# {FREE} Middle School Back to School Math Challenge

Looking for a unique middle school back to school math activity to engage your students? This challenge can be easily adapted for kids in grades 6-8 or even high school and makes a great ‘math about me’ activity.

When it comes to the first days of school, I don’t like to waste time on non-math things. But those first few days are so important for establishing community, setting expectations and helping your students to envision what math class might look like this year. And I want them to be excited about what’s to come! So in order to have fun getting to know each other, while still reviewing math skills and getting kids talking and thinking outside the box, I created this ‘math about me’ challenge for back to school. This is a great middle school back to school math challenge and could even be used in high school, because it’s open ended and allows for creativity.

## Middle School Math About Me: Writing Expressions

The purpose of this challenge is to help students think flexibly about math operations and expressions and look for different ways to express numbers.

Hopefully this will allow you to review key skills with them as well such as:

• Exponents
• Integers
• Order of operations
• Fractions & decimals operations
• Square roots

The main goal is for students to write a numerical expression to represent different numbers about themselves. For example, how many people are in their family, how many pets they have, how many movies they’ve seen, etc.

But they will want to be creative with their expressions so they can try to stump their partners.

## Setting Expectations with Some Examples

Before you set your kids loose on this challenge, you’ll want to talk through some examples and ideas with them to get their creative juices flowing. Depending on the age of your students, you may also want to set some parameters to be sure they don’t take the easy way out by writing an expression such as “2+2.” ðŸ˜‰

Here are some ideas in case you want to be more specific with your expectations:

• Each expression must include 3 operations
• At least one expression must include a square root (or exponents, etc.)
• Two expressions must includes fractions or decimals

Or anything else you’d like your students to focus on as they come up with their expressions.

This might be especially helpful if you’re using this with high school students and you want to really challenge them.

Either way, coming up with unique ways to represent simple whole numbers such as 15 or 3 or even 0 will be a fun challenge for your students.

But the really fun part is when they share with a partner and try to figure out the answers for another student in the class!

Once each student has an expression for each answer, have them stand up, walk across the room and trade papers with someone else (hopefully someone they don’t know very well).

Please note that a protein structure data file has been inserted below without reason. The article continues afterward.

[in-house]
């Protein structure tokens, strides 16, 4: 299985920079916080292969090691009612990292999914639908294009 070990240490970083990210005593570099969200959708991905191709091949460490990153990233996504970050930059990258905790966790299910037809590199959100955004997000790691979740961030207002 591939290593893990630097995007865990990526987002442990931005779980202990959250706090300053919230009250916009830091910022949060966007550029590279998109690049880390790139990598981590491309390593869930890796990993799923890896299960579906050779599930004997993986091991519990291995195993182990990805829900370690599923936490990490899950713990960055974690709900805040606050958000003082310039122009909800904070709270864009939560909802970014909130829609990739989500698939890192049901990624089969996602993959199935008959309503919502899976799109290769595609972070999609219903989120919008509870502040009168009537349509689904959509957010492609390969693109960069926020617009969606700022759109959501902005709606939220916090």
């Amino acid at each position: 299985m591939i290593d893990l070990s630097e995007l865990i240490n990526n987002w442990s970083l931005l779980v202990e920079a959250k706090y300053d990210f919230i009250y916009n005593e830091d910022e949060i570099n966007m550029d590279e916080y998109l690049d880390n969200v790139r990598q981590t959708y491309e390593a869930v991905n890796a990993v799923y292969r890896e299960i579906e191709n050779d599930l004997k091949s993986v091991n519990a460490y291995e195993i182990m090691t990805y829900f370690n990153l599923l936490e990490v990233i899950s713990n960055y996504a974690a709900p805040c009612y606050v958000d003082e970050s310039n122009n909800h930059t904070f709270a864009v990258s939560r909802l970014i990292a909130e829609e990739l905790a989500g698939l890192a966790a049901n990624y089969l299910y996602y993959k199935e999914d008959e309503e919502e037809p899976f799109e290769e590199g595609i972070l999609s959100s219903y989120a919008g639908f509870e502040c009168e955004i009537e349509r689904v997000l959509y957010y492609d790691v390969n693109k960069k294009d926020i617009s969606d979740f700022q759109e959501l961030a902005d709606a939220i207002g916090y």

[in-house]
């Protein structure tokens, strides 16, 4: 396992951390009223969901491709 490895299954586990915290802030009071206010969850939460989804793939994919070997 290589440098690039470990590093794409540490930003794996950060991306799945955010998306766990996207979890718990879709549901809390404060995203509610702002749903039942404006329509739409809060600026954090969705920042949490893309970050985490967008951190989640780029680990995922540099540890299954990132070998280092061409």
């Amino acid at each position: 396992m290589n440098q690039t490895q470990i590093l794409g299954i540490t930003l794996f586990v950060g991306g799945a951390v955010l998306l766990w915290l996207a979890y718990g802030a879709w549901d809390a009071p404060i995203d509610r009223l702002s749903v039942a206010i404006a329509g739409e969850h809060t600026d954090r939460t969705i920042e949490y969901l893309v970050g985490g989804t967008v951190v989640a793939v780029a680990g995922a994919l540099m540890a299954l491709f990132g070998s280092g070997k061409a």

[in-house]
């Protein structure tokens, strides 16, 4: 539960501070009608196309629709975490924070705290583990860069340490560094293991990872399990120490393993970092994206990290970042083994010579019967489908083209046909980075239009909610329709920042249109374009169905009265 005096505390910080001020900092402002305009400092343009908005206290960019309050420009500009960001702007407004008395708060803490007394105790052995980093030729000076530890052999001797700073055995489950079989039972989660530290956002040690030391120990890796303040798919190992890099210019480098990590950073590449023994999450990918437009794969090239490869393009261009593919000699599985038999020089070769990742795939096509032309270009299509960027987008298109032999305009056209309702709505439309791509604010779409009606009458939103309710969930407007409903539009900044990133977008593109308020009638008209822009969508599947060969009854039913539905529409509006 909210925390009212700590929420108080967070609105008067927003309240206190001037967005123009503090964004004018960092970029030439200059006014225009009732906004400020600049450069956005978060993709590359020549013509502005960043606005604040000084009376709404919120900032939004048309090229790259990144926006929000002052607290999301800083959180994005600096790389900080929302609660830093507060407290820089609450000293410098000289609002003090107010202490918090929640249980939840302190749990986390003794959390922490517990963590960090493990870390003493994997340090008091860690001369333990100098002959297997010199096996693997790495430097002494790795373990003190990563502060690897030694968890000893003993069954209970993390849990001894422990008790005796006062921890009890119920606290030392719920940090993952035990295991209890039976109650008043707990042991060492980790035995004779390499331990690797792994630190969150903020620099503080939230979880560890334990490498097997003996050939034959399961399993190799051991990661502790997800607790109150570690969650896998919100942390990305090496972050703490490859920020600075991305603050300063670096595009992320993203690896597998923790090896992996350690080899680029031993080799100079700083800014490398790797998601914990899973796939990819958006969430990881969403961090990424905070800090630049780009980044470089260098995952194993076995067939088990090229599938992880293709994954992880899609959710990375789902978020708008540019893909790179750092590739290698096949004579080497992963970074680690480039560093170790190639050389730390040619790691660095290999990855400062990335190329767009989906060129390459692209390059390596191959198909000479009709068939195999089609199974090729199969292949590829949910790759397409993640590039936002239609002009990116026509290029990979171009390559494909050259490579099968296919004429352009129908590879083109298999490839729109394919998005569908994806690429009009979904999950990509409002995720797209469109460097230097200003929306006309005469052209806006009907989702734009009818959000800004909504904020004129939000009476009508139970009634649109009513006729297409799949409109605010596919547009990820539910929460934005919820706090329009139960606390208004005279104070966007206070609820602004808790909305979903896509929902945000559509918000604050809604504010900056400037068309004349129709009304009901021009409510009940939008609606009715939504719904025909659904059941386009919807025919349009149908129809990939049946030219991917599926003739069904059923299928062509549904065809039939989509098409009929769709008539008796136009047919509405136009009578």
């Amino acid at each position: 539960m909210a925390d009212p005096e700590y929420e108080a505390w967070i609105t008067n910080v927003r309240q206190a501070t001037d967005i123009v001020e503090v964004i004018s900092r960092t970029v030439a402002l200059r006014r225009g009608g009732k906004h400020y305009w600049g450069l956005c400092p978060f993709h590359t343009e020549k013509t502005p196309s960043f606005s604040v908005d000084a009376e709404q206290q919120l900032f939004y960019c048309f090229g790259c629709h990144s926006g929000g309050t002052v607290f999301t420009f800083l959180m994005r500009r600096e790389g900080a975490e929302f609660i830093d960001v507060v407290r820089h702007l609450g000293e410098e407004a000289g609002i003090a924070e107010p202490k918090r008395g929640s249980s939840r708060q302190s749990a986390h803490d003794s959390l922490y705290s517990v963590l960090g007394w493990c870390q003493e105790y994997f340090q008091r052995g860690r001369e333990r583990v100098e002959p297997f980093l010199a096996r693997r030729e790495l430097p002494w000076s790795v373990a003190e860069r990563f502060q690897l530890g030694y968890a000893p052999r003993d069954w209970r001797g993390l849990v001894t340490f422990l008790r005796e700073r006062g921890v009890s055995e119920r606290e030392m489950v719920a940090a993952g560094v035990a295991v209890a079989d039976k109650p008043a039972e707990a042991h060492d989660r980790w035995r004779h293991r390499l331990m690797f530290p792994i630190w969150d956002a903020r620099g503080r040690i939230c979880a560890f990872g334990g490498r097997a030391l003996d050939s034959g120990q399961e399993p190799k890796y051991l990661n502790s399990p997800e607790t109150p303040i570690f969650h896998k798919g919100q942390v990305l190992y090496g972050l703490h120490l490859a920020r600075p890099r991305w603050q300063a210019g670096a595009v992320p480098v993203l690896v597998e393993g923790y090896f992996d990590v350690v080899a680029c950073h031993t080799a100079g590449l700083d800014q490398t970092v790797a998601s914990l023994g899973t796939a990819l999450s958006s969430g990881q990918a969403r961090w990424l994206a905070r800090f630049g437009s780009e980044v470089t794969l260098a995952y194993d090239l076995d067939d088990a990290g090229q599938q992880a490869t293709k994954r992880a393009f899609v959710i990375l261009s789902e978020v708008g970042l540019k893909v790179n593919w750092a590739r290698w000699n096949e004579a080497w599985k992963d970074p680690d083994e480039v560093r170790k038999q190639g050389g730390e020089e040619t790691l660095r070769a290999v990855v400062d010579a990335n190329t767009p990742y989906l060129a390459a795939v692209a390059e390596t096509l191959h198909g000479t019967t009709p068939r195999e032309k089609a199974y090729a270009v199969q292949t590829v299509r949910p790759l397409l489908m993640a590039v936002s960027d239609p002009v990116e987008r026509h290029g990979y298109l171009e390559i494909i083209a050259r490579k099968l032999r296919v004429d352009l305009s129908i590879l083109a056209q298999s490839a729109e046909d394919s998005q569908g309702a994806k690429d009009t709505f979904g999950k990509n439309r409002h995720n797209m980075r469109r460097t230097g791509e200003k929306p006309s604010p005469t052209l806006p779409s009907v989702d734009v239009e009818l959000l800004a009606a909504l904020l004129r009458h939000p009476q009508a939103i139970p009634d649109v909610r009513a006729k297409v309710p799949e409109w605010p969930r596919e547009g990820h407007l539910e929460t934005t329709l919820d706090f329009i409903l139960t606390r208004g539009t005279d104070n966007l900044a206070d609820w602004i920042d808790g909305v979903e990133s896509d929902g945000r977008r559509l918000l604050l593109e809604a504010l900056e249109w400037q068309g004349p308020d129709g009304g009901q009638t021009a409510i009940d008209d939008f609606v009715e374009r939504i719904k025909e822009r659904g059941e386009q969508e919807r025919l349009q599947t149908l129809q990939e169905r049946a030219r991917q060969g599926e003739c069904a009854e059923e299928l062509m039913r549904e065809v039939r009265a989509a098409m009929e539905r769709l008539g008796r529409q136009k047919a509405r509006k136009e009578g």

They then try to correctly evaluate their partner’s expressions to learn about them and share about their family and/or their summer.

Another idea is to set them up ‘speed dating’ style. Have half the class sit in a row at their desks. Then have the other half pair up with someone to trade papers.

Set a timer for 3-5 minutes and let them solve as many of that partner’s expressions as they can. When the timer goes off, the rotate to the next partner and solve again!

Do this 4-5 times so students get in lots of practice and get the chance to partner up with several peers.

Quick note: If you’re planning to have students rotate, have them bring a small white board or blank piece of paper to solve the different expressions. If they write directly on the first partner’s page, when they rotate the next partner will see their work and solutions.

But if you’d prefer to challenge your kids further, or use this as a homework assignment, there’s also a blank copy where kids can share their own numbers, as well as write expressions. Other ideas for this might include:

• Number of extracurricular activities
• Number of sports they play
• Number on their jersey (if they play a sport)
• Number of instruments they play
• Number of video games they own
• Number of aunts and uncles
• Their age in months
• How far they live from school (in miles)
• Number of siblings

Because students will need to think of numbers to share that are meaningful to them as well as unique and creative expressions to represent each number, I suggest giving them this to take home.

Then your class time can be spent evaluating each other’s expressions and sharing about themselves and their ‘math about me’ numbers.

There are color and black and white versions of each page included.

There’s also a simple ‘teaching tips’ page with directions and ideas for using this with your students.

I hope this is a fun activity for your first day or first week of school!

Ready to try it out? Grab this middle school back to school math challenge by clicking the link below and grabbing it free in my shop.